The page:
Portland staged its first and only world's fair from June 1 through October 15, 1905. During those four and a half months, 1,588,000 paying visitors passed through the gates to the 400-acre fairgrounds on the northwest edge of town. More than 400,000 were from outside the Pacific Northwest, a huge …
Henry W. Corbett (1827-1903)
In early 1851, Henry W. Corbett, an ambitious, twenty-four-year-old adventurer, departed from New York City’s busy East River, sailing to the Isthmus of Panama, crossing to the Pacific, and continuing by sea to Portland. By the time of his death over fifty years later, he was a prominent businessman and cultural leader—"the epitome," historian Malcolm Clark Jr. wrote, "of the frontier tycoon."
Born in 1827 in Westboro, Massachusetts, and educated in White Creek, New York, Corbett had moved to New York City to clerk in a dry-goods store. Well aware that the city’s exporting merchants had made solid profits in gold rush California, his employer, Williams, Bradford & Company, anticipated success by sending Corbett to merchandise goods in Oregon. He rented a frame building on Portland’s stump-lined Front Street, slept in a loft, and sold to the town’s residents, which numbered 800. He also visited the Willamette Valley, where he learned that farmers were eager to buy coffee, tobacco, cloth, shoes, nails, and brooms. Within fourteenth months, he had sold his stock and had earned a solid $20,000 profit.
Corbett returned home and married Caroline Jagger in Albany, New York. He returned to Portland in 1853 with a plan to sell New York goods and undersell his competitors, who bought goods in San Francisco. He sold merchandise to volunteer soldiers during the so-called Indian Wars, to miners headed for diggings up the Columbia River, and to farmers and merchants.
The Corbetts had two sons before Caroline died in 1866. He married Emma Ruggles in 1867, and by 1871 he had built a $40,000 three-story brick building on Front Street and had established himself as an accomplished businessman. Corbett invested wisely and widely in woolens and salmon, property, stage coaching, railroading, and banking and hardware with his brother-in law, Henry Failing, who had married Corbett’s sister, Emily, in 1858. Among his corporate roles, he was a director of the Oregon Steam Navigation Company.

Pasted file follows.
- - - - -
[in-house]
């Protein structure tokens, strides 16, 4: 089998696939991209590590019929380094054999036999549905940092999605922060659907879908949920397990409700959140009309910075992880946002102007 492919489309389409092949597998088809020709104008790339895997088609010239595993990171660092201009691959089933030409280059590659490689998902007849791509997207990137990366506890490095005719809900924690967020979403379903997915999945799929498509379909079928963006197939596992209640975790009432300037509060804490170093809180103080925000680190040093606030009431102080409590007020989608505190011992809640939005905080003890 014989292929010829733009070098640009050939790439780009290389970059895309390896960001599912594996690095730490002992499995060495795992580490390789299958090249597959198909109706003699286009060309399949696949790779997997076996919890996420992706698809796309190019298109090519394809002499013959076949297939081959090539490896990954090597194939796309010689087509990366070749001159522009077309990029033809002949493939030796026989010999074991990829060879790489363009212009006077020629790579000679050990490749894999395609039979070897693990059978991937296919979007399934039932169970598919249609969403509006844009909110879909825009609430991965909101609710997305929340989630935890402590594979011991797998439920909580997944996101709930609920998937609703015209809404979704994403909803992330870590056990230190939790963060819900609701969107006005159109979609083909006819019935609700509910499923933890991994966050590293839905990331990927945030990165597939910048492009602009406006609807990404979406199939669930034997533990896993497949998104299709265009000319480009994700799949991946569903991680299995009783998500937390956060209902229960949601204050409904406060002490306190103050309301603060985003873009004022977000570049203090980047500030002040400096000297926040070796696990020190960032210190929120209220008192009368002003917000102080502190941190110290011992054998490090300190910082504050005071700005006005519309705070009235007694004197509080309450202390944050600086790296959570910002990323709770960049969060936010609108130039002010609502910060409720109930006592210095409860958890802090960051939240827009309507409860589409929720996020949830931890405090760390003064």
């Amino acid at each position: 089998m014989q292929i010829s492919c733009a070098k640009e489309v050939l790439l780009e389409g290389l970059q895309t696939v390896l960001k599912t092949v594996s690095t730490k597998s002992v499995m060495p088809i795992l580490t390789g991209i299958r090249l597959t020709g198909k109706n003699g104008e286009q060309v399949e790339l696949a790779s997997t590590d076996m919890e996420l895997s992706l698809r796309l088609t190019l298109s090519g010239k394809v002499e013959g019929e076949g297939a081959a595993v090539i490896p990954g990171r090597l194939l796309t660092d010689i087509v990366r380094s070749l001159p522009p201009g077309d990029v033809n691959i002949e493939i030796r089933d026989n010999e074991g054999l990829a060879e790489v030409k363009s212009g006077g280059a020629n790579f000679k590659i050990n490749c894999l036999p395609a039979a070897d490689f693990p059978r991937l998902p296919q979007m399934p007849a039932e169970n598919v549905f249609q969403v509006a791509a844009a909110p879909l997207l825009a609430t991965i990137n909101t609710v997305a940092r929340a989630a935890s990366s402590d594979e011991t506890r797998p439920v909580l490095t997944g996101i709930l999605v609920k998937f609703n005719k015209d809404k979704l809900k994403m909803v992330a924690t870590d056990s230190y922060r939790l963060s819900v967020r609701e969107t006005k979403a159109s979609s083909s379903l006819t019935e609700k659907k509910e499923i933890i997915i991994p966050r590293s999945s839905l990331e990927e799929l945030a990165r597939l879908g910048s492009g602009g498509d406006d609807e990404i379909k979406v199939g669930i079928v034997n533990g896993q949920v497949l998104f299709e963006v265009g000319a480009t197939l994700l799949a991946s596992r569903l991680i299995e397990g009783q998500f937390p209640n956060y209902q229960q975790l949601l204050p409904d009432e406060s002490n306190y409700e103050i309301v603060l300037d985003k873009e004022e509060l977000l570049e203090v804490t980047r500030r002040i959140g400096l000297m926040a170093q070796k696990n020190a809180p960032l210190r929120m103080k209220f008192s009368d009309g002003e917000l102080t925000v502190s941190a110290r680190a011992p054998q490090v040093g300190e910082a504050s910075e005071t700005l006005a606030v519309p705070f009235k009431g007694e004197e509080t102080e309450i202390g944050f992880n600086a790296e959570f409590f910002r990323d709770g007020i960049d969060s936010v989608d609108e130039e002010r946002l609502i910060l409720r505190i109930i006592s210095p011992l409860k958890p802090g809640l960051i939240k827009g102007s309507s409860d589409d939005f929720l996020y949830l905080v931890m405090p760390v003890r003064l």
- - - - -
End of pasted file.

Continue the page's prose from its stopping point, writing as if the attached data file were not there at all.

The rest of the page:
A participant in local and national politics, Corbett shifted from the dying Whig Party in the 1850s to help lead the emerging Republican Party in Oregon. In 1860, he was elected to the Republican National Convention. A staunch patriot, he worked to bring local Republicans and War Democrats together in the Union Party. In 1866, he won election to the U.S. Senate as a Republican and, following the Whig policies from the 1830s and 1840s of Henry Clay, pushed transportation legislation to improve Oregon’s commercial economy.
Corbett was absorbed with the economic issues of Reconstruction, favoring the gold standard, protective tariffs, liquor and tobacco taxes, and a low interest rate on the nation’s war debt. He opposed the naturalization of foreign-born Chinese, urged improvement in the management of Indian reservations, and, with his wife, rejected woman’s suffrage. He played no role in the impeachment trial of President Andrew Johnson, but he did vote him guilty.
Railroad magnate Ben Holladay and lawyer John H. Mitchell combined their influence to defeat Corbett in his re-election bid. He used the Oregonian, which he had purchased from Henry L. Pittock in 1872, to criticize his opponents, accusing them of stealing the election. For the rest of his life, Corbett would oppose Mitchell’s phalanx in the Oregon Republican Party.
His ownership of the Oregonian ended in 1877, when Pittock regained financial control of the paper. In 1897, Corbett again sought election to the U.S. Senate but was unsuccessful.
Corbett owned a Portland mansion, a Long Beach, Washington, residence, and a country home near the town bearing his name at the west end of the Columbia River Gorge. Known for his energy and steadfastness, he helped create the Library Association in 1864, the Seamen’s Friend Society in 1877, and the Portland Art Association in 1892. He also contributed to the Children’s Home in 1884 and served as the elected president of the Lewis and Clark Centennial Exposition Association in 1901. At his death in 1903, Corbett left more than $200,000 to community organizations.
Corbett called himself a merchant-statesman, and his contemporaries considered him Portland’s foremost citizen. Although Corbett once had fired him, Oregonian editor Harvey Scott described him as the “chief of the pillars of our temple of growth, prosperity and advancement.” He was, as historian E. Kimbark MacColl reasoned, “the most significant and complex of the frontier merchants.”
Clark, Malcolm Jr., ed. Pharisee Among Philistines: The Diary of Judge Matthew P. Deady, 1871-1892. Portland: Oregon Historical Society, 1975.
MacColl, Kimbark. Merchants, Money and Power: The Portland Establishment, 1843-1913. Portland: The Georgian Press, 1988.
Throckmorton, Arthur L. Oregon Argonauts: Merchant Adventurers on the Western Frontier. Portland: Oregon Historical Society, 1961.
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This entry was last updated on March 17, 2018